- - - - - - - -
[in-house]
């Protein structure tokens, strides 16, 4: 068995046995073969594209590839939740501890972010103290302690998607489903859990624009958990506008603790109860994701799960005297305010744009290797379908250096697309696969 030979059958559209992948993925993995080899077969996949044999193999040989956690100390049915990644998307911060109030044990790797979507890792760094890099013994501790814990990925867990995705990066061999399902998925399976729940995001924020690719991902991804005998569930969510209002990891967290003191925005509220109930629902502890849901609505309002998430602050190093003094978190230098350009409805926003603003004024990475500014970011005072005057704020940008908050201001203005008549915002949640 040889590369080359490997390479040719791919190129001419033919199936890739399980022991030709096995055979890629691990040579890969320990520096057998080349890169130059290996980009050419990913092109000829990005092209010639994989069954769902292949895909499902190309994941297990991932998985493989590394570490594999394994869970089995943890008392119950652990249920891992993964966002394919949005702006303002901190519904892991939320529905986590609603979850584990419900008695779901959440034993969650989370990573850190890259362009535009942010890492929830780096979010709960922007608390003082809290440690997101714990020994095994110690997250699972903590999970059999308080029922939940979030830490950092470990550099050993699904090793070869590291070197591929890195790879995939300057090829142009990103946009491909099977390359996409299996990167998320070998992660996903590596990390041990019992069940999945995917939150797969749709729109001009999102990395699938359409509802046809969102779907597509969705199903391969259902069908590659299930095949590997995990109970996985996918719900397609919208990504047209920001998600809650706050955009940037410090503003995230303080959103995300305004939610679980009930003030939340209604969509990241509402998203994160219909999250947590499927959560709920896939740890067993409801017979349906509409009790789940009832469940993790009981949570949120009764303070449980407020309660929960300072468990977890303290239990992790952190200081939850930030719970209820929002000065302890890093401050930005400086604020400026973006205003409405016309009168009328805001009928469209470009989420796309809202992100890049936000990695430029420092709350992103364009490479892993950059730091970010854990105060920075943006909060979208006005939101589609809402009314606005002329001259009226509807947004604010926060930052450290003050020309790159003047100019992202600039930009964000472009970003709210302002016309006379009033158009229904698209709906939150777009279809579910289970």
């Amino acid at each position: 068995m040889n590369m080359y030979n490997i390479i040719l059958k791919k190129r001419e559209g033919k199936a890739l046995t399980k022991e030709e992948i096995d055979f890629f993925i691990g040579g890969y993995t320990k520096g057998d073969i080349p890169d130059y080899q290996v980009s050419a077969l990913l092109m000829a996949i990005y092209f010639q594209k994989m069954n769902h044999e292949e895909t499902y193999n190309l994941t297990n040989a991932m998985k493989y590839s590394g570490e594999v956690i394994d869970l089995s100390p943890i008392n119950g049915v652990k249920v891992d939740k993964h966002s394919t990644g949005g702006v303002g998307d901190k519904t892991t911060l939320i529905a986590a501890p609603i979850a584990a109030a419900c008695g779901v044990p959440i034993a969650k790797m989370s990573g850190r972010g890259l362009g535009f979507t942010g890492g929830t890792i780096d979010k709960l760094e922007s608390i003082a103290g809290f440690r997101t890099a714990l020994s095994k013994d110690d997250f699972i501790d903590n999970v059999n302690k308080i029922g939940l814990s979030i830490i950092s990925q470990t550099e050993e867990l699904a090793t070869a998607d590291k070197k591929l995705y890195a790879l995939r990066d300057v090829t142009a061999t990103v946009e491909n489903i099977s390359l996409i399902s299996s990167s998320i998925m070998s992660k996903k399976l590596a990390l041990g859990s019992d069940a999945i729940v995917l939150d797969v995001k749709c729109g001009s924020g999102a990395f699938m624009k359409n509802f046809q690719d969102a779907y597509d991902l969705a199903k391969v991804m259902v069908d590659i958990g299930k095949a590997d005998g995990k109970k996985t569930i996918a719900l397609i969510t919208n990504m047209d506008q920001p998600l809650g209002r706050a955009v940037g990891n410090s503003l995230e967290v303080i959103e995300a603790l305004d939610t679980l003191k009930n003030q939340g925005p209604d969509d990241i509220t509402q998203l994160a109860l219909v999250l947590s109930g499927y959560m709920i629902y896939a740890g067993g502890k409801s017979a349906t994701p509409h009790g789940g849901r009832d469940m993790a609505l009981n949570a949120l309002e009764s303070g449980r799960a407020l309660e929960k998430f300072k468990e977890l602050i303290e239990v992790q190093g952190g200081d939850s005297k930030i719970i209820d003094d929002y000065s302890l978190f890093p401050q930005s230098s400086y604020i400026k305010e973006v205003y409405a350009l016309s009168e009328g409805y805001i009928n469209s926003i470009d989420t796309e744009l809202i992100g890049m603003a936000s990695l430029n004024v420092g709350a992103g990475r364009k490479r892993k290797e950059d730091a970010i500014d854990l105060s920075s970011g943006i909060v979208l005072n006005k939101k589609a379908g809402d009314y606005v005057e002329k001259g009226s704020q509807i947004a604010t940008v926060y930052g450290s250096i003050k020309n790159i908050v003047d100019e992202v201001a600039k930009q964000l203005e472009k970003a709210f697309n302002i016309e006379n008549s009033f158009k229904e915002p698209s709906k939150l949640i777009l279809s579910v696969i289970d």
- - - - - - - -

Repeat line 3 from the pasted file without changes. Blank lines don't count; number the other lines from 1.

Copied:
């Amino acid at each position: 068995m040889n590369m080359y030979n490997i390479i040719l059958k791919k190129r001419e559209g033919k199936a890739l046995t399980k022991e030709e992948i096995d055979f890629f993925i691990g040579g890969y993995t320990k520096g057998d073969i080349p890169d130059y080899q290996v980009s050419a077969l990913l092109m000829a996949i990005y092209f010639q594209k994989m069954n769902h044999e292949e895909t499902y193999n190309l994941t297990n040989a991932m998985k493989y590839s590394g570490e594999v956690i394994d869970l089995s100390p943890i008392n119950g049915v652990k249920v891992d939740k993964h966002s394919t990644g949005g702006v303002g998307d901190k519904t892991t911060l939320i529905a986590a501890p609603i979850a584990a109030a419900c008695g779901v044990p959440i034993a969650k790797m989370s990573g850190r972010g890259l362009g535009f979507t942010g890492g929830t890792i780096d979010k709960l760094e922007s608390i003082a103290g809290f440690r997101t890099a714990l020994s095994k013994d110690d997250f699972i501790d903590n999970v059999n302690k308080i029922g939940l814990s979030i830490i950092s990925q470990t550099e050993e867990l699904a090793t070869a998607d590291k070197k591929l995705y890195a790879l995939r990066d300057v090829t142009a061999t990103v946009e491909n489903i099977s390359l996409i399902s299996s990167s998320i998925m070998s992660k996903k399976l590596a990390l041990g859990s019992d069940a999945i729940v995917l939150d797969v995001k749709c729109g001009s924020g999102a990395f699938m624009k359409n509802f046809q690719d969102a779907y597509d991902l969705a199903k391969v991804m259902v069908d590659i958990g299930k095949a590997d005998g995990k109970k996985t569930i996918a719900l397609i969510t919208n990504m047209d506008q920001p998600l809650g209002r706050a955009v940037g990891n410090s503003l995230e967290v303080i959103e995300a603790l305004d939610t679980l003191k009930n003030q939340g925005p209604d969509d990241i509220t509402q998203l994160a109860l219909v999250l947590s109930g499927y959560m709920i629902y896939a740890g067993g502890k409801s017979a349906t994701p509409h009790g789940g849901r009832d469940m993790a609505l009981n949570a949120l309002e009764s303070g449980r799960a407020l309660e929960k998430f300072k468990e977890l602050i303290e239990v992790q190093g952190g200081d939850s005297k930030i719970i209820d003094d929002y000065s302890l978190f890093p401050q930005s230098s400086y604020i400026k305010e973006v205003y409405a350009l016309s009168e009328g409805y805001i009928n469209s926003i470009d989420t796309e744009l809202i992100g890049m603003a936000s990695l430029n004024v420092g709350a992103g990475r364009k490479r892993k290797e950059d730091a970010i500014d854990l105060s920075s970011g943006i909060v979208l005072n006005k939101k589609a379908g809402d009314y606005v005057e002329k001259g009226s704020q509807i947004a604010t940008v926060y930052g450290s250096i003050k020309n790159i908050v003047d100019e992202v201001a600039k930009q964000l203005e472009k970003a709210f697309n302002i016309e006379n008549s009033f158009k229904e915002p698209s709906k939150l949640i777009l279809s579910v696969i289970d």